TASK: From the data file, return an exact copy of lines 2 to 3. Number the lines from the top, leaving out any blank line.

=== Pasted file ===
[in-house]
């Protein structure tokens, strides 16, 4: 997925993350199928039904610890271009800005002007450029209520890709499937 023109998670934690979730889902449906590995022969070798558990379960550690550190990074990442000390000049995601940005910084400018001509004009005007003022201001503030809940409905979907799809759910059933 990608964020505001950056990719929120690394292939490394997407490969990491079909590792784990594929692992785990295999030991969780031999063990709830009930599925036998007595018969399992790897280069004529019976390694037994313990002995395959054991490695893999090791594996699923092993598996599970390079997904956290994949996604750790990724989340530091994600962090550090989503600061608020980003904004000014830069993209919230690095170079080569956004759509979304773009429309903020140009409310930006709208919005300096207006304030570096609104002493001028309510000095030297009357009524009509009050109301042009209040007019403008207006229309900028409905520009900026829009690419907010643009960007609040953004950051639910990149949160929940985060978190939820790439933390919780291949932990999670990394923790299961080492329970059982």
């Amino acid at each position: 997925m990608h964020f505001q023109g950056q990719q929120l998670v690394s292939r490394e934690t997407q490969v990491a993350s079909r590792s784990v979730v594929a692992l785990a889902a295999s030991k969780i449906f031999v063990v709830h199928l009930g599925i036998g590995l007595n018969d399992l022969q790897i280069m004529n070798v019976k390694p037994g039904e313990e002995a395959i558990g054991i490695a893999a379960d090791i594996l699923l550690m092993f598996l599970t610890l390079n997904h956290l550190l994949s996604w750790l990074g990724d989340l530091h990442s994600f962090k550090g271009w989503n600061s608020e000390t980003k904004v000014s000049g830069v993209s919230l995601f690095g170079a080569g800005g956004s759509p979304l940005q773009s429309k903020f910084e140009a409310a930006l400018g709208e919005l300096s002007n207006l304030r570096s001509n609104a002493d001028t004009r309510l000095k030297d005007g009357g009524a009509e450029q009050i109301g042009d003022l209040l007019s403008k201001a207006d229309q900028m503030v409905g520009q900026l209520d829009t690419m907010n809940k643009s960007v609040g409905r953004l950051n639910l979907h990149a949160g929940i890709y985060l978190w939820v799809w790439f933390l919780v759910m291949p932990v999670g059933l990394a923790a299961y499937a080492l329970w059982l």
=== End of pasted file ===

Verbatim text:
């Protein structure tokens, strides 16, 4: 997925993350199928039904610890271009800005002007450029209520890709499937 023109998670934690979730889902449906590995022969070798558990379960550690550190990074990442000390000049995601940005910084400018001509004009005007003022201001503030809940409905979907799809759910059933 990608964020505001950056990719929120690394292939490394997407490969990491079909590792784990594929692992785990295999030991969780031999063990709830009930599925036998007595018969399992790897280069004529019976390694037994313990002995395959054991490695893999090791594996699923092993598996599970390079997904956290994949996604750790990724989340530091994600962090550090989503600061608020980003904004000014830069993209919230690095170079080569956004759509979304773009429309903020140009409310930006709208919005300096207006304030570096609104002493001028309510000095030297009357009524009509009050109301042009209040007019403008207006229309900028409905520009900026829009690419907010643009960007609040953004950051639910990149949160929940985060978190939820790439933390919780291949932990999670990394923790299961080492329970059982």
């Amino acid at each position: 997925m990608h964020f505001q023109g950056q990719q929120l998670v690394s292939r490394e934690t997407q490969v990491a993350s079909r590792s784990v979730v594929a692992l785990a889902a295999s030991k969780i449906f031999v063990v709830h199928l009930g599925i036998g590995l007595n018969d399992l022969q790897i280069m004529n070798v019976k390694p037994g039904e313990e002995a395959i558990g054991i490695a893999a379960d090791i594996l699923l550690m092993f598996l599970t610890l390079n997904h956290l550190l994949s996604w750790l990074g990724d989340l530091h990442s994600f962090k550090g271009w989503n600061s608020e000390t980003k904004v000014s000049g830069v993209s919230l995601f690095g170079a080569g800005g956004s759509p979304l940005q773009s429309k903020f910084e140009a409310a930006l400018g709208e919005l300096s002007n207006l304030r570096s001509n609104a002493d001028t004009r309510l000095k030297d005007g009357g009524a009509e450029q009050i109301g042009d003022l209040l007019s403008k201001a207006d229309q900028m503030v409905g520009q900026l209520d829009t690419m907010n809940k643009s960007v609040g409905r953004l950051n639910l979907h990149a949160g929940i890709y985060l978190w939820v799809w790439f933390l919780v759910m291949p932990v999670g059933l990394a923790a299961y499937a080492l329970w059982l």